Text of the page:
29 Sep 2010

Ed Miliband: pay deficit off with higher taxes

Labour leader Ed Miliband tells Channel 4 News his plan to cut the deficit would include getting more from taxation, such as taxes on the banks.

The new Labour leader said “I would do more from taxation than Alistair put in his plan,” but added he was not going to “pluck a proportion out of the air” for what that would be.

Former Chancellor Alistair Darling proposed a two thirds/one third split to cut the deficit, with two thirds coming from spending cuts and a third from tax increases.

In the interview he also paid tribute to the “enormous talent” of his brother, saying that David had “graciousness” in public and in private after Ed Miliband narrowly won the leadership race.

“I make this as a prediction, which is I think David Miliband will make a contribution to British politics in the future, and I think he’ll make an important contribution one way or another,” he said.

He added that David Miliband was a “great talent” and a “huge asset” to the Labour party and the country, but that he had “got to make the right decision for him” and needs the “time and space” to do that.

I think David Miliband will make a contribution to British politics in the future, and I think he’ll make an important contribution Ed Miliband

He insisted that his decision to stand against his brother was right for his family, but sought to draw a line under the Labour leadership contest. “David said to me at the time ‘it would be quite wrong for me to stand in your way’.”

His love for David and vice versa was “very profound”, he said, but he acknowledged he did not show David Miliband his leader’s speech before delivering it yesterday afternoon.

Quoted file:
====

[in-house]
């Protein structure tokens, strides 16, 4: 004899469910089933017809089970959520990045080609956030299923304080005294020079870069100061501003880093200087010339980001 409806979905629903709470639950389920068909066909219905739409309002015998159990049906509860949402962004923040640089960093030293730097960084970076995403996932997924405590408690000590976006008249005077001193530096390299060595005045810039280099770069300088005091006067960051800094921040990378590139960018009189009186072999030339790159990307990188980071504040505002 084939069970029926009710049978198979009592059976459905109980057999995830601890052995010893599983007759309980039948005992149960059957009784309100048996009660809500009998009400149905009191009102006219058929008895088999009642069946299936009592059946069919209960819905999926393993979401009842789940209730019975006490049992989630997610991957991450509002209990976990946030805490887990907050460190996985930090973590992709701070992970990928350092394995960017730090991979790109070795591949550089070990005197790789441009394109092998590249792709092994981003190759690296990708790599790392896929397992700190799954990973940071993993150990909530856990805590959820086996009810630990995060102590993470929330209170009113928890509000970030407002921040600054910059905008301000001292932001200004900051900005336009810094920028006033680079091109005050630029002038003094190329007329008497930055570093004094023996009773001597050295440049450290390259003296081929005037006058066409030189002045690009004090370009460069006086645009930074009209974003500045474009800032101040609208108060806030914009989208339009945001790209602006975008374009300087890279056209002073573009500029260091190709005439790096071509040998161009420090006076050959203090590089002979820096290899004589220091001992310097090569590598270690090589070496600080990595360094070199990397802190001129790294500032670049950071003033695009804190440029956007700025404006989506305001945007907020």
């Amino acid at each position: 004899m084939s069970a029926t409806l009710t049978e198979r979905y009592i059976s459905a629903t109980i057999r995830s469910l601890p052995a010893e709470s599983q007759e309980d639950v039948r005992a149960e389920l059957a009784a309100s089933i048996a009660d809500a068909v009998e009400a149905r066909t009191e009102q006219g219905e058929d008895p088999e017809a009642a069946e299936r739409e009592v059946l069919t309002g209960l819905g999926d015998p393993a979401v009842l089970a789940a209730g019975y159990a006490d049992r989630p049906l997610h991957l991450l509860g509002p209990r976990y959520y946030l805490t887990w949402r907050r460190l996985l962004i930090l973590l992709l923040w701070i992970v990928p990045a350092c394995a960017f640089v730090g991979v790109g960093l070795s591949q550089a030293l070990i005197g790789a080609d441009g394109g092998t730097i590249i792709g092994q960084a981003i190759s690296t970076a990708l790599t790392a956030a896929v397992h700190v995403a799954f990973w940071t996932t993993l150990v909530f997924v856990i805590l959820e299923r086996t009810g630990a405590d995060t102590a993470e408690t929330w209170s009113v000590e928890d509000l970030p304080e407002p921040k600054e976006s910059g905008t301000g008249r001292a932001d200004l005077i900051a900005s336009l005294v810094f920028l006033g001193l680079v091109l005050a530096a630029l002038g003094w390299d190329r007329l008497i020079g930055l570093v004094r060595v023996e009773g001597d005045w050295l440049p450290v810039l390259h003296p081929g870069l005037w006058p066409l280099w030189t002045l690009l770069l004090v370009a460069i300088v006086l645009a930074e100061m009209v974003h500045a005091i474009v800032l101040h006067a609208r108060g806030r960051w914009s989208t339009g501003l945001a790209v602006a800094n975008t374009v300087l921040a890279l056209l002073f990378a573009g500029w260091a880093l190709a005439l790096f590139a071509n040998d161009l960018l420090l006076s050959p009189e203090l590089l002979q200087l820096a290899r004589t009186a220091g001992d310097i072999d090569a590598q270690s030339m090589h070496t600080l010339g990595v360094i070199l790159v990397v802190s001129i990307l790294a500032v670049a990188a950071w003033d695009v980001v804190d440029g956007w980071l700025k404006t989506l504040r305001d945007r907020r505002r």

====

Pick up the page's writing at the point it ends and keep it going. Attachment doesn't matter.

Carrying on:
Guilty feelings?

"Do you feel guilty?" was my opener with Ed Miliband this morning in Manchester as we wait for his brother David to announce in London in a few hours that he is stepping back from frontline politics, writes Krishnan Guru-Murthy

"I feel sorry for David," was the answer. But the new Labour leader insists he did the right thing for his family in standing against his brother, and David will make a contribution to British politics.

Read more on Gurublog

“He said to me, rightly, ‘it’s got to be your leadership speech. It’s not my leadership speech, it’s you leadership speech’, and that was really good advice and he always give me very good advice.”

He said that his comments that the war in Iraq was wrong “won’t have come as a surprise to David, I’m absolutely sure of that”, pointing to what he said in hustings speeches throughout the campaign.

Ed Miliband denied suggestions that he had little backing among Constituency Labour Parties in the leadership vote. “We had our rules, I won the election, I won with more votes than any other candidate. I won with more than David Cameron or Nick Clegg got in their leadership elections. And I’m going to take this party forward united”.

“I don’t have a particularly strong view of what the voting system should be,” he said, insisting he still would have won it it was a one-member-one-vote system.

But the younger Miliband insisted it was now time to move on from discussions about his relationship with David and talk about Labour’s relationship with the country.

“The challenge is too big for us to start looking back at the election. The election is over, now the real contest has begun with the coalition.”

Ed Miliband reiterated the sentiments in his speech on how he would challenge the coalition plans. “We have a responsibility to be a responsible opposition,” he said.

Mr Miliband also laughed at the speculation of whether he would marry his long-term partner Justine Thornton. “Justine and I have a very strong bond and actually we’ve said in the past we intended to get married,” he said. “I actually think the British people are very relaxed about whether we’re married or not.”

There is no getting away from them now: but who are the Milibands, and what is their background? Channel 4 News Who Knows Who profiles new Labour leader Ed Miliband, his defeated brother David Miliband, and looks at the potential rising stars of the new Labour Shadow Cabinet.